If you are looking for new leathers or know of an equestrian in the market for new leathers, I can’t recommend these enough AND they are under $100USD! I haven’t paid under $100 for leathers since I was like 12. And these could definitely be priced much higher for the quality.

If the Shoe Fits

I think I mentioned earlier that I had been stalking some things on eBay for some time. When I finally messaged the seller, she offered a great deal if I purchased both things. I felt morally obligated to purchase both things at the price she quoted to me (practically a 2-for-1 deal!).

I only had one operative pair of tall boots and needed a schooling pair to keep the black EGO7s in shape for shows. For day-to-day riding, I needed something else. So now I have two pair of DeNiros that were exactly my size, new in box, and the chocolate brown is gorgeous.

Three pairs of tall boots, two pairs of which I hope to keep in good shape for at least a few years — what a luxury! I got the chocolate brown DeNiros broken in, which took all of two rides, and now have moved on to using the “Cotto brown” pair for schooling.

“Cotto brown” is apparently Italian for “orange.”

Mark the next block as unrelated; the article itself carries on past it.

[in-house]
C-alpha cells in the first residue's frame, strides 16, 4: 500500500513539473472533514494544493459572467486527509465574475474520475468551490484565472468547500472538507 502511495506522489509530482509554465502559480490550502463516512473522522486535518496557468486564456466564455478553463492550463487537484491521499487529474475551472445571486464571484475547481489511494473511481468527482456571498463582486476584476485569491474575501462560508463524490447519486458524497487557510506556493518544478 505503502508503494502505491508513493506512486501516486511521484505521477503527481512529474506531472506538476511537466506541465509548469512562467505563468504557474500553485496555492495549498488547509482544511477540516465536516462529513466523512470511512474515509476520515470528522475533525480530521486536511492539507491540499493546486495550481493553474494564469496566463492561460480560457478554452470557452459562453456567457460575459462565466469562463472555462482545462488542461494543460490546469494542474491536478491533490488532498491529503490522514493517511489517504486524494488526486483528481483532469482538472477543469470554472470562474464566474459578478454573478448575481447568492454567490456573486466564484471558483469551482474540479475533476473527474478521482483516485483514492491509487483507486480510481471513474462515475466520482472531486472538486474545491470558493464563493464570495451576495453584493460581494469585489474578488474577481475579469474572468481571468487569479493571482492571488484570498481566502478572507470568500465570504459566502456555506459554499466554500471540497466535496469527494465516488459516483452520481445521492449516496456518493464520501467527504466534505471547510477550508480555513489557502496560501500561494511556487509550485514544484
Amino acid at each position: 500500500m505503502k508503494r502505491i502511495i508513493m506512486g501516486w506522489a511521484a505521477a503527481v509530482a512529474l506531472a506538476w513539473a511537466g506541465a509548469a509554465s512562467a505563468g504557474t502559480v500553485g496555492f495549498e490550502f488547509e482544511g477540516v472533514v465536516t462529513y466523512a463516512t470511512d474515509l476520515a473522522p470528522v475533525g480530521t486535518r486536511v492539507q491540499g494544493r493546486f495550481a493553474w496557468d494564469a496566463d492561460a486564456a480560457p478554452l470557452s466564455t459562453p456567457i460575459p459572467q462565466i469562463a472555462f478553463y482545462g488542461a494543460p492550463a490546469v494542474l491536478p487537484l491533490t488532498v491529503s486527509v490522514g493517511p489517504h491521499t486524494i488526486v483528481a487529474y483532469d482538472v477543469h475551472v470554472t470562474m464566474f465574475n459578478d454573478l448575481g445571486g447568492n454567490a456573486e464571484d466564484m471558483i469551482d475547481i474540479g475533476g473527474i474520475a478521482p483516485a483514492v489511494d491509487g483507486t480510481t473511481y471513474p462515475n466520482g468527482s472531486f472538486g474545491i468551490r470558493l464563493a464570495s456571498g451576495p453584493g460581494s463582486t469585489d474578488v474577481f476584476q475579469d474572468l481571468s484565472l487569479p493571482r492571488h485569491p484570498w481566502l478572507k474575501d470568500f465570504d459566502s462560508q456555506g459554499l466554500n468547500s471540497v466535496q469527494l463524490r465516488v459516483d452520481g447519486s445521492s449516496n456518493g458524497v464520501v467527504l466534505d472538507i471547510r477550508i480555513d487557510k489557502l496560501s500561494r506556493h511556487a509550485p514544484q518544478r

I applied many coats of Hydrophane to the orange boots, and that did mellow the color somewhat. Now time will tell how well they wear and how the color will change with sweat, water, dust, glycerin soap, Belvoir, and frequent — almost daily — use. I will probably periodically wipe more Hydrophane on them, too. If that stuff can make Edgewood orange go away, I have a feeling these boots will get a few shades darker eventually. The fit is perfect and they are solely for schooling, so I am not too concerned with the color, although they will probably look pretty gross against the coat of a blood bay. Eli gets more mahogany during winter, so maybe that will look better?

More Bit Geek Stuff

Many thanks, everyone who commented on the French Link post — I am generally and genuinely interested in equestrian terminology and always find answers to a question about term usage illuminating.